Pan, Tilt, and Zoom with FFMpeg

Pan, Tilt, and Zoom with FFMpeg

There are times when the content in an image or video is lost in the surrounding details. Live security camera systems have a feature known as PTZ, short for Pan, Tilt, and Zoom. This allows the live cameras a hardware and software way to focus more on an object of interest. With FFMpeg, we can do something similar.

In this post I’ll cover the basics of PTZ. Unlike live security cameras were you might notice a transition from the wide angle to the PTZ refocus, FFMpeg will strictly display the results. Creating a transition effect is outside the scope of this post, maybe another time. With that said, lets step through how to do this with FFMpeg.

To save time in processing, I select a clip segment of 15 seconds that starts at the 20 second point of the original 1920×1080 5 minute video.

ffmpeg -ss 00:00:20 -i L0000006.MOV -t 00:00:15 -c copy L0000006.seg.MOV

The scene in the video has a slight tilt to it. Next, I rotate the video 358 degrees clockwise to level out the horizon. Once consequence is it introduces dead space on the edges of the video.

ffmpeg -i L0000006.seg.MOV -vf rotate=358*(PI/180) L0000006.seg.rot.MOV

I’ll then crop a new video with a 480×270 size starting at the pixel point located at 1338×287.
I used GIMP to determine the exact crop points. This also removes the dead space from the earlier rotate command.

ffmpeg -i L0000006.seg.rot.MOV -filter:v "crop=480:270:1338:287" -c:a copy L0000006.seg.rot.crop.MOV

Finally, I’ll resize the video to 960×540 by multiplying by a factor of 2.

ffmpeg -i L0000006.seg.rot.crop.MOV -vf scale=iw*2:ih*2 L0000006.seg.rot.crop.zoom.MOV

Now I have my result video that has been panned, tilted, and zoomed from the original. For demonstration purposes I’m going to draw a red rectangle on the original video to give a visual of the resulting PTZ video. First I’ll resize my original to the same 960×540 video by dividing it in half.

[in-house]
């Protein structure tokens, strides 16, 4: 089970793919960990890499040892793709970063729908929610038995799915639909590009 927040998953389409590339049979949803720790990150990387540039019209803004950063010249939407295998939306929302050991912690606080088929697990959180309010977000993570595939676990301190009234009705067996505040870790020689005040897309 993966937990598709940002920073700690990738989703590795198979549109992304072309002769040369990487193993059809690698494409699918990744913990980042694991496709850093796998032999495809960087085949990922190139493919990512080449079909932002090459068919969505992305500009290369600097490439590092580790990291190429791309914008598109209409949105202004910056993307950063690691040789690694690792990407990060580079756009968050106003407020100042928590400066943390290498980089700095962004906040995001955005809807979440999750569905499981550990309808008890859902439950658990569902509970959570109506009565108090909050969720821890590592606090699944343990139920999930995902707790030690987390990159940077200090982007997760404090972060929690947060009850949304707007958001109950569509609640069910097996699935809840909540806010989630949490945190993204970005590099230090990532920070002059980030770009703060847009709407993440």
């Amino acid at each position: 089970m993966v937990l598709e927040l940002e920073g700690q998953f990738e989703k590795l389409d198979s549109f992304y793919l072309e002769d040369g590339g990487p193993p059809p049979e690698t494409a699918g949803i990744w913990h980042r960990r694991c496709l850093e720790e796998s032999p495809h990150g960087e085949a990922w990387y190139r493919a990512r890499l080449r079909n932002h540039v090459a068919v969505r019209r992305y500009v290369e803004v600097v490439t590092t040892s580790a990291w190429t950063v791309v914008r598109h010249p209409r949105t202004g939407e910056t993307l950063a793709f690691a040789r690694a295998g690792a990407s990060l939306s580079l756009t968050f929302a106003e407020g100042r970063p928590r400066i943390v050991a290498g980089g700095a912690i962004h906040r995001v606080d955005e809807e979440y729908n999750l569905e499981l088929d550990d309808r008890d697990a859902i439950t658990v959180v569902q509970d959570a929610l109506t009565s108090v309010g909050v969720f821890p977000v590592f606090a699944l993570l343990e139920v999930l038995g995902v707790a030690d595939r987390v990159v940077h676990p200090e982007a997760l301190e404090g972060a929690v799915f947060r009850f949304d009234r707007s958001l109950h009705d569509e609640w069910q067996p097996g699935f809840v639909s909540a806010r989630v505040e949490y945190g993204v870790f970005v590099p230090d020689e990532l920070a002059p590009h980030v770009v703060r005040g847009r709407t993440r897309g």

ffmpeg -i L0000006.seg.MOV -vf scale=iw*.5:ih*.5 L0000006.seg.shrink.MOV

Next, I’ll draw the red rectangle around the target area.

ffmpeg -i L0000006.seg.shrink.MOV -vf drawbox=x=669:y=143:w=240:h=135:color=red@0.5 L0000006.seg.drawbox.MOV

Lastly, I’ll join videos with this command.

ffmpeg -f concat -safe 0 -i mylist.txt -c copy

The “mylist.txt” file is formatted with the contents of all my videos I want to concatenate.

# this is a comment
file 'L0000006.seg.drawbox.MOV'
file 'L0000006.seg.rot.crop.zoom.MOV'

As a matter of comparison, the results of the PTZ bring out details too faint in the original.

The rectangle overlay was something extra in this post. Later posts will cover this and other overlays in more detail. The ability of FFMpeg to process both images and videos means this function can be applied to image data as well.

I won’t cover all of the Imagemagick commands on how to PTZ, but will share the rectangle command.

convert L0000006.rot.PNG -fill none -stroke green -strokewidth 3 -draw "rectangle 1338,287 1818,557" L0000006.rot.boarder.PNG

The real difference with the Imagemagick command is the specified starting x,y and ending x,y coordinates. Again, this is extra info that I won’t cover here. I’m getting off topic if I continue on.

I hope you have enjoyed this and found it useful. FFMpeg has many feature sets and I plan to cover more of them in future posts. I hope you drop back by again to see these features


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